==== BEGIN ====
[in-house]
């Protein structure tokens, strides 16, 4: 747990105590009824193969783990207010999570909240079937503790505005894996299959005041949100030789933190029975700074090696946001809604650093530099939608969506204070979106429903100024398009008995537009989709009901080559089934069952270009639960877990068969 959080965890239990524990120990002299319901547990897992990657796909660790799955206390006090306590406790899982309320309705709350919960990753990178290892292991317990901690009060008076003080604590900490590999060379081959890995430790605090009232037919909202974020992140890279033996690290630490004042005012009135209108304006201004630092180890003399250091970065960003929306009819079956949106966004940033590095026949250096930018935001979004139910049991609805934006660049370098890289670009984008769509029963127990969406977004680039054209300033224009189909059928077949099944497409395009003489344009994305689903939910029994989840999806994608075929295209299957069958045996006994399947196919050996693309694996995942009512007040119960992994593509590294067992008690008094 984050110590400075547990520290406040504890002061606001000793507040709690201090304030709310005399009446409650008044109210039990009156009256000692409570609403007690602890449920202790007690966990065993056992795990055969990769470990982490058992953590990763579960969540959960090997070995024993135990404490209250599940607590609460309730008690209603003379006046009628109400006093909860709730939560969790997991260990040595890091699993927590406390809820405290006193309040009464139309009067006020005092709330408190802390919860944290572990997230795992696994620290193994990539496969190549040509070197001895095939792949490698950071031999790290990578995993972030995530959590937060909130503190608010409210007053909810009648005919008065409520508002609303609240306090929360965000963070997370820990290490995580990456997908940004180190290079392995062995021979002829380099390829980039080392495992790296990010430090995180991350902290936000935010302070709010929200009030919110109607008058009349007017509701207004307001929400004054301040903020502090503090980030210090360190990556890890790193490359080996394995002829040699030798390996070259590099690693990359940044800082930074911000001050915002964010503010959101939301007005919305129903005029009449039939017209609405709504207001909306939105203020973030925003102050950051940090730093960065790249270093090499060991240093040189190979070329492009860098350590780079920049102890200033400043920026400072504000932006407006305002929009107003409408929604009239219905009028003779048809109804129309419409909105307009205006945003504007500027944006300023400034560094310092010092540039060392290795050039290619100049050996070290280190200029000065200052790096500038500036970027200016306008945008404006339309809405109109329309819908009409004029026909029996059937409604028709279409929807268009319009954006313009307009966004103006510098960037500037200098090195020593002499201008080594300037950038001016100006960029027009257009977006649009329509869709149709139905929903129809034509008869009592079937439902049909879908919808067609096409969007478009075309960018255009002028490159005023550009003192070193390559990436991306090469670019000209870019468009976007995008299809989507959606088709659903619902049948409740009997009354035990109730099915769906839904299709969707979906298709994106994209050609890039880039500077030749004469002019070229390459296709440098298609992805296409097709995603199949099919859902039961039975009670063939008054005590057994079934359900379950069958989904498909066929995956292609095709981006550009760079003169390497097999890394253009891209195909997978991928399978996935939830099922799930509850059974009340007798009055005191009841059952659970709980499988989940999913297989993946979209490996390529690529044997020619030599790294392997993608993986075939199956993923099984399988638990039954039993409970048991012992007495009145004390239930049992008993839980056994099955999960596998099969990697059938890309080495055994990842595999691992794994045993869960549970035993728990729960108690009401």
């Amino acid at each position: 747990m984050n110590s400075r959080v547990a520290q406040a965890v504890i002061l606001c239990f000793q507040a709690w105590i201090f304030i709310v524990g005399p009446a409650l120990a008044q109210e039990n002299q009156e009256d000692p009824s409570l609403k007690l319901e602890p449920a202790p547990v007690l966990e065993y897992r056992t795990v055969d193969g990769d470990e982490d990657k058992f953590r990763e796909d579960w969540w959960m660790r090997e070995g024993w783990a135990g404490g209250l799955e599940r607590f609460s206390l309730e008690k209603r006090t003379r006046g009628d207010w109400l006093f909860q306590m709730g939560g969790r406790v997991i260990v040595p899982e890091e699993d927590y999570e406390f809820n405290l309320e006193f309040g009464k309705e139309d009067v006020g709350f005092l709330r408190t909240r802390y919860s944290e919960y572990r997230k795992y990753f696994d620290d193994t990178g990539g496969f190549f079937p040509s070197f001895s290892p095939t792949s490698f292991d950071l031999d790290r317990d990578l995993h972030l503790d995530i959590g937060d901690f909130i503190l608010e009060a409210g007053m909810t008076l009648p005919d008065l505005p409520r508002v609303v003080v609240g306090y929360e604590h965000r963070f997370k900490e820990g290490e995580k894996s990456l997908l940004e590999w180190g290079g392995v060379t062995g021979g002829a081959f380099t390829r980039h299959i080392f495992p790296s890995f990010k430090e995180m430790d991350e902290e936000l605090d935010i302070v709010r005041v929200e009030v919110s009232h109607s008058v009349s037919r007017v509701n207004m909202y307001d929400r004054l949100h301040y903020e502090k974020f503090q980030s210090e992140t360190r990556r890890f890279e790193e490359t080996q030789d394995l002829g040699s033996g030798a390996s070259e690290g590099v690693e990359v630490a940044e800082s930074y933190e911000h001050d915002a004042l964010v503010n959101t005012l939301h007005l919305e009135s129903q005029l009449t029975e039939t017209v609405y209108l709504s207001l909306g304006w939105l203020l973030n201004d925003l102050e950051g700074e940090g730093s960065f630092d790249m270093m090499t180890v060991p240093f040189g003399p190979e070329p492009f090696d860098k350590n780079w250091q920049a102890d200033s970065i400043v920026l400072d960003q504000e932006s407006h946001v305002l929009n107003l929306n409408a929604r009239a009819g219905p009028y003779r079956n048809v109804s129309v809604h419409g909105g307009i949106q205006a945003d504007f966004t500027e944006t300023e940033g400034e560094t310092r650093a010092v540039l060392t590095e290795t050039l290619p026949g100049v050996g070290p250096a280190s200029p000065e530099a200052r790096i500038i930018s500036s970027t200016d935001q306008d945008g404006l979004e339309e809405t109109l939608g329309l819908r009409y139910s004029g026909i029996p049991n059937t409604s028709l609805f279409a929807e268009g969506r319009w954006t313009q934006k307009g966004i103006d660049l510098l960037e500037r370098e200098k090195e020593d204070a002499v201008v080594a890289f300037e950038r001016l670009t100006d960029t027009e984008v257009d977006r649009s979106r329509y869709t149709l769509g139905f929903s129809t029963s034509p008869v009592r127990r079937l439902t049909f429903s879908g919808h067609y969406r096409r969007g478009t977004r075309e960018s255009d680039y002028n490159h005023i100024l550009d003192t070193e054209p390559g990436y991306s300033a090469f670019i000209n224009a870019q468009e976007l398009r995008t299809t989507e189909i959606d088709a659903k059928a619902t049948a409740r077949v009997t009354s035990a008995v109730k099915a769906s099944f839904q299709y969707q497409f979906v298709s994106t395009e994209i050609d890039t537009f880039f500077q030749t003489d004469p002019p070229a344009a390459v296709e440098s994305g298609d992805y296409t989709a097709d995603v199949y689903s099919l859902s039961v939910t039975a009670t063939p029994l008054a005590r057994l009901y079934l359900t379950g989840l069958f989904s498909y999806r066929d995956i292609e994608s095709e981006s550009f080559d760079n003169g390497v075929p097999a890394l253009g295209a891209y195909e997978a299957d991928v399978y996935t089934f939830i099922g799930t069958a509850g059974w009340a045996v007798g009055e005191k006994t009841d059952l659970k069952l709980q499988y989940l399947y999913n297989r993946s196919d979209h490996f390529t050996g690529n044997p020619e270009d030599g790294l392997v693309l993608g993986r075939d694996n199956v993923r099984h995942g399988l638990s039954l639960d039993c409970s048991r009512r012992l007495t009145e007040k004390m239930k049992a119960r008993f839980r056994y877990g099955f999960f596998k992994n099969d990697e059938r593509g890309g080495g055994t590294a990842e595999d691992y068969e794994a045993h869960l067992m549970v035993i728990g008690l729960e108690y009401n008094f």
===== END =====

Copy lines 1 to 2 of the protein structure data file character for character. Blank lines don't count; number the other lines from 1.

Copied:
[in-house]
């Protein structure tokens, strides 16, 4: 747990105590009824193969783990207010999570909240079937503790505005894996299959005041949100030789933190029975700074090696946001809604650093530099939608969506204070979106429903100024398009008995537009989709009901080559089934069952270009639960877990068969 959080965890239990524990120990002299319901547990897992990657796909660790799955206390006090306590406790899982309320309705709350919960990753990178290892292991317990901690009060008076003080604590900490590999060379081959890995430790605090009232037919909202974020992140890279033996690290630490004042005012009135209108304006201004630092180890003399250091970065960003929306009819079956949106966004940033590095026949250096930018935001979004139910049991609805934006660049370098890289670009984008769509029963127990969406977004680039054209300033224009189909059928077949099944497409395009003489344009994305689903939910029994989840999806994608075929295209299957069958045996006994399947196919050996693309694996995942009512007040119960992994593509590294067992008690008094 984050110590400075547990520290406040504890002061606001000793507040709690201090304030709310005399009446409650008044109210039990009156009256000692409570609403007690602890449920202790007690966990065993056992795990055969990769470990982490058992953590990763579960969540959960090997070995024993135990404490209250599940607590609460309730008690209603003379006046009628109400006093909860709730939560969790997991260990040595890091699993927590406390809820405290006193309040009464139309009067006020005092709330408190802390919860944290572990997230795992696994620290193994990539496969190549040509070197001895095939792949490698950071031999790290990578995993972030995530959590937060909130503190608010409210007053909810009648005919008065409520508002609303609240306090929360965000963070997370820990290490995580990456997908940004180190290079392995062995021979002829380099390829980039080392495992790296990010430090995180991350902290936000935010302070709010929200009030919110109607008058009349007017509701207004307001929400004054301040903020502090503090980030210090360190990556890890790193490359080996394995002829040699030798390996070259590099690693990359940044800082930074911000001050915002964010503010959101939301007005919305129903005029009449039939017209609405709504207001909306939105203020973030925003102050950051940090730093960065790249270093090499060991240093040189190979070329492009860098350590780079920049102890200033400043920026400072504000932006407006305002929009107003409408929604009239219905009028003779048809109804129309419409909105307009205006945003504007500027944006300023400034560094310092010092540039060392290795050039290619100049050996070290280190200029000065200052790096500038500036970027200016306008945008404006339309809405109109329309819908009409004029026909029996059937409604028709279409929807268009319009954006313009307009966004103006510098960037500037200098090195020593002499201008080594300037950038001016100006960029027009257009977006649009329509869709149709139905929903129809034509008869009592079937439902049909879908919808067609096409969007478009075309960018255009002028490159005023550009003192070193390559990436991306090469670019000209870019468009976007995008299809989507959606088709659903619902049948409740009997009354035990109730099915769906839904299709969707979906298709994106994209050609890039880039500077030749004469002019070229390459296709440098298609992805296409097709995603199949099919859902039961039975009670063939008054005590057994079934359900379950069958989904498909066929995956292609095709981006550009760079003169390497097999890394253009891209195909997978991928399978996935939830099922799930509850059974009340007798009055005191009841059952659970709980499988989940999913297989993946979209490996390529690529044997020619030599790294392997993608993986075939199956993923099984399988638990039954039993409970048991012992007495009145004390239930049992008993839980056994099955999960596998099969990697059938890309080495055994990842595999691992794994045993869960549970035993728990729960108690009401």